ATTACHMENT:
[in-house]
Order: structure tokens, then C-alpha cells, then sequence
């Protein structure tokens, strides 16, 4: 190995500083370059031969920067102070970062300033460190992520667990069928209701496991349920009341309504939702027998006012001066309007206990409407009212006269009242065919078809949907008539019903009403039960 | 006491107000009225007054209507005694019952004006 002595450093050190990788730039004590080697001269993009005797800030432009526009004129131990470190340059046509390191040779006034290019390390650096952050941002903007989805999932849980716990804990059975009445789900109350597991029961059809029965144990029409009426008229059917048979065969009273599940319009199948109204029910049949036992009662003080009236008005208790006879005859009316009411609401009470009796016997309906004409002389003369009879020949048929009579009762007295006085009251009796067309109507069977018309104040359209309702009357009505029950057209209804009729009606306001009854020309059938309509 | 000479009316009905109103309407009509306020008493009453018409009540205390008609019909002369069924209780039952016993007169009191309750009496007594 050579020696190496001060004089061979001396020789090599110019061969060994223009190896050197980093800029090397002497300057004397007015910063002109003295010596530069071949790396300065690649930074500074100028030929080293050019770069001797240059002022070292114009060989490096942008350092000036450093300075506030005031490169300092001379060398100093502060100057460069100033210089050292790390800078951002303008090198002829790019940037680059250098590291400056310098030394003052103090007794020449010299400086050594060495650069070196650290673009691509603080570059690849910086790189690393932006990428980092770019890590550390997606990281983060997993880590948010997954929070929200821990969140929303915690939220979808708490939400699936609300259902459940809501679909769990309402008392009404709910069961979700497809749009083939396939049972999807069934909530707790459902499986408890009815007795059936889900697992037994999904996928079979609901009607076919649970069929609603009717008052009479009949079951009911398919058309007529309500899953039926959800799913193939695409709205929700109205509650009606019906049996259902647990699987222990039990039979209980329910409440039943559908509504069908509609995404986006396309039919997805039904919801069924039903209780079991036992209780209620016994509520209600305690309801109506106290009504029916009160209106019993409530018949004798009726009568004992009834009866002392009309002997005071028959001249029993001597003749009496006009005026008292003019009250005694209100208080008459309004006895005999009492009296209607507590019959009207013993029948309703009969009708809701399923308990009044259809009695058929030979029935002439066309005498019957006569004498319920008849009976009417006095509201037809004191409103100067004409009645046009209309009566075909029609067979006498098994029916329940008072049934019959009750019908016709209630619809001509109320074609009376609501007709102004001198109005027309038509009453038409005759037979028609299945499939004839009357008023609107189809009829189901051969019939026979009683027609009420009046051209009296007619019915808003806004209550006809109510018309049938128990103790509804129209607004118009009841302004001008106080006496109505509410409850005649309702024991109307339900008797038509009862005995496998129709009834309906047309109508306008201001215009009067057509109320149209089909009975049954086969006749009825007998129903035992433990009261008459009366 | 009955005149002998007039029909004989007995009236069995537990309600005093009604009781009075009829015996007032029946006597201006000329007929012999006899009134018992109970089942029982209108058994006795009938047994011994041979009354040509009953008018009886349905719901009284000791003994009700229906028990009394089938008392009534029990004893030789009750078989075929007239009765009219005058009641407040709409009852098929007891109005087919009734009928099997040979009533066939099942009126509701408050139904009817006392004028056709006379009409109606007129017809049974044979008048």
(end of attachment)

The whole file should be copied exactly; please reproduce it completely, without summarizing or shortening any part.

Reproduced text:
[in-house]
Order: structure tokens, then C-alpha cells, then sequence
């Protein structure tokens, strides 16, 4: 190995500083370059031969920067102070970062300033460190992520667990069928209701496991349920009341309504939702027998006012001066309007206990409407009212006269009242065919078809949907008539019903009403039960 | 006491107000009225007054209507005694019952004006 002595450093050190990788730039004590080697001269993009005797800030432009526009004129131990470190340059046509390191040779006034290019390390650096952050941002903007989805999932849980716990804990059975009445789900109350597991029961059809029965144990029409009426008229059917048979065969009273599940319009199948109204029910049949036992009662003080009236008005208790006879005859009316009411609401009470009796016997309906004409002389003369009879020949048929009579009762007295006085009251009796067309109507069977018309104040359209309702009357009505029950057209209804009729009606306001009854020309059938309509 | 000479009316009905109103309407009509306020008493009453018409009540205390008609019909002369069924209780039952016993007169009191309750009496007594 050579020696190496001060004089061979001396020789090599110019061969060994223009190896050197980093800029090397002497300057004397007015910063002109003295010596530069071949790396300065690649930074500074100028030929080293050019770069001797240059002022070292114009060989490096942008350092000036450093300075506030005031490169300092001379060398100093502060100057460069100033210089050292790390800078951002303008090198002829790019940037680059250098590291400056310098030394003052103090007794020449010299400086050594060495650069070196650290673009691509603080570059690849910086790189690393932006990428980092770019890590550390997606990281983060997993880590948010997954929070929200821990969140929303915690939220979808708490939400699936609300259902459940809501679909769990309402008392009404709910069961979700497809749009083939396939049972999807069934909530707790459902499986408890009815007795059936889900697992037994999904996928079979609901009607076919649970069929609603009717008052009479009949079951009911398919058309007529309500899953039926959800799913193939695409709205929700109205509650009606019906049996259902647990699987222990039990039979209980329910409440039943559908509504069908509609995404986006396309039919997805039904919801069924039903209780079991036992209780209620016994509520209600305690309801109506106290009504029916009160209106019993409530018949004798009726009568004992009834009866002392009309002997005071028959001249029993001597003749009496006009005026008292003019009250005694209100208080008459309004006895005999009492009296209607507590019959009207013993029948309703009969009708809701399923308990009044259809009695058929030979029935002439066309005498019957006569004498319920008849009976009417006095509201037809004191409103100067004409009645046009209309009566075909029609067979006498098994029916329940008072049934019959009750019908016709209630619809001509109320074609009376609501007709102004001198109005027309038509009453038409005759037979028609299945499939004839009357008023609107189809009829189901051969019939026979009683027609009420009046051209009296007619019915808003806004209550006809109510018309049938128990103790509804129209607004118009009841302004001008106080006496109505509410409850005649309702024991109307339900008797038509009862005995496998129709009834309906047309109508306008201001215009009067057509109320149209089909009975049954086969006749009825007998129903035992433990009261008459009366 | 009955005149002998007039029909004989007995009236069995537990309600005093009604009781009075009829015996007032029946006597201006000329007929012999006899009134018992109970089942029982209108058994006795009938047994011994041979009354040509009953008018009886349905719901009284000791003994009700229906028990009394089938008392009534029990004893030789009750078989075929007239009765009219005058009641407040709409009852098929007891109005087919009734009928099997040979009533066939099942009126509701408050139904009817006392004028056709006379009409109606007129017809049974044979008048």